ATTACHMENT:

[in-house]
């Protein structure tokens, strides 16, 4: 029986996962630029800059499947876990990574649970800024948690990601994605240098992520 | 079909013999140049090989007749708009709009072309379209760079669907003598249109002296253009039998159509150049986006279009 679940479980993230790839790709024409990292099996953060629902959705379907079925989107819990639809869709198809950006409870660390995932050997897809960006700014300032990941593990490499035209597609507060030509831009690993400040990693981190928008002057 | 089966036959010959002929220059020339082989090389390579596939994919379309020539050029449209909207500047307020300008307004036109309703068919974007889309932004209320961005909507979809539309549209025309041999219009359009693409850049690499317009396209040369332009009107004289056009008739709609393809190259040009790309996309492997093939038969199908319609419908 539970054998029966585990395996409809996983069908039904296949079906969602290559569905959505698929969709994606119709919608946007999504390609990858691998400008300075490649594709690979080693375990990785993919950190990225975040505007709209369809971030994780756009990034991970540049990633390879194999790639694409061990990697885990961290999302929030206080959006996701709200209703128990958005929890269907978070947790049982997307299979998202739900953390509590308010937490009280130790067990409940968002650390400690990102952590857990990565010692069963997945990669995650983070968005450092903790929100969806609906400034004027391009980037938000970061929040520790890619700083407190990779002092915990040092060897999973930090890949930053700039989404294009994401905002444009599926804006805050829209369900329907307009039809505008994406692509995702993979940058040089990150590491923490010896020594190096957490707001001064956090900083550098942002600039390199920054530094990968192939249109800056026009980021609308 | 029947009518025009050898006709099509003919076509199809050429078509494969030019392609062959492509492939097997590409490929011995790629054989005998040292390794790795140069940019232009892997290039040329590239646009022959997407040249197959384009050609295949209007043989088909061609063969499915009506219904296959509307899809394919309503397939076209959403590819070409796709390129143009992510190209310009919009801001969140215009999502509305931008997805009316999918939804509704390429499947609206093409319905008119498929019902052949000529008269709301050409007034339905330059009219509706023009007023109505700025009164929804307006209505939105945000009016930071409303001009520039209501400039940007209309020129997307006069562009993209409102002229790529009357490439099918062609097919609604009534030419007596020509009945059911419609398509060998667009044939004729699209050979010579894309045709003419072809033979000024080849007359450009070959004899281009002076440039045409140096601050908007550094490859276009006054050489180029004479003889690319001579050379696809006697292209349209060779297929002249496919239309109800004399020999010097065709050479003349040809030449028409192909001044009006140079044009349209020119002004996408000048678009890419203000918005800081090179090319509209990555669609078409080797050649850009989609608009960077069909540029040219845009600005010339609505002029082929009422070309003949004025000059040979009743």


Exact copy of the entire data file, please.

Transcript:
[in-house]
């Protein structure tokens, strides 16, 4: 029986996962630029800059499947876990990574649970800024948690990601994605240098992520 | 079909013999140049090989007749708009709009072309379209760079669907003598249109002296253009039998159509150049986006279009 679940479980993230790839790709024409990292099996953060629902959705379907079925989107819990639809869709198809950006409870660390995932050997897809960006700014300032990941593990490499035209597609507060030509831009690993400040990693981190928008002057 | 089966036959010959002929220059020339082989090389390579596939994919379309020539050029449209909207500047307020300008307004036109309703068919974007889309932004209320961005909507979809539309549209025309041999219009359009693409850049690499317009396209040369332009009107004289056009008739709609393809190259040009790309996309492997093939038969199908319609419908 539970054998029966585990395996409809996983069908039904296949079906969602290559569905959505698929969709994606119709919608946007999504390609990858691998400008300075490649594709690979080693375990990785993919950190990225975040505007709209369809971030994780756009990034991970540049990633390879194999790639694409061990990697885990961290999302929030206080959006996701709200209703128990958005929890269907978070947790049982997307299979998202739900953390509590308010937490009280130790067990409940968002650390400690990102952590857990990565010692069963997945990669995650983070968005450092903790929100969806609906400034004027391009980037938000970061929040520790890619700083407190990779002092915990040092060897999973930090890949930053700039989404294009994401905002444009599926804006805050829209369900329907307009039809505008994406692509995702993979940058040089990150590491923490010896020594190096957490707001001064956090900083550098942002600039390199920054530094990968192939249109800056026009980021609308 | 029947009518025009050898006709099509003919076509199809050429078509494969030019392609062959492509492939097997590409490929011995790629054989005998040292390794790795140069940019232009892997290039040329590239646009022959997407040249197959384009050609295949209007043989088909061609063969499915009506219904296959509307899809394919309503397939076209959403590819070409796709390129143009992510190209310009919009801001969140215009999502509305931008997805009316999918939804509704390429499947609206093409319905008119498929019902052949000529008269709301050409007034339905330059009219509706023009007023109505700025009164929804307006209505939105945000009016930071409303001009520039209501400039940007209309020129997307006069562009993209409102002229790529009357490439099918062609097919609604009534030419007596020509009945059911419609398509060998667009044939004729699209050979010579894309045709003419072809033979000024080849007359450009070959004899281009002076440039045409140096601050908007550094490859276009006054050489180029004479003889690319001579050379696809006697292209349209060779297929002249496919239309109800004399020999010097065709050479003349040809030449028409192909001044009006140079044009349209020119002004996408000048678009890419203000918005800081090179090319509209990555669609078409080797050649850009989609608009960077069909540029040219845009600005010339609505002029082929009422070309003949004025000059040979009743």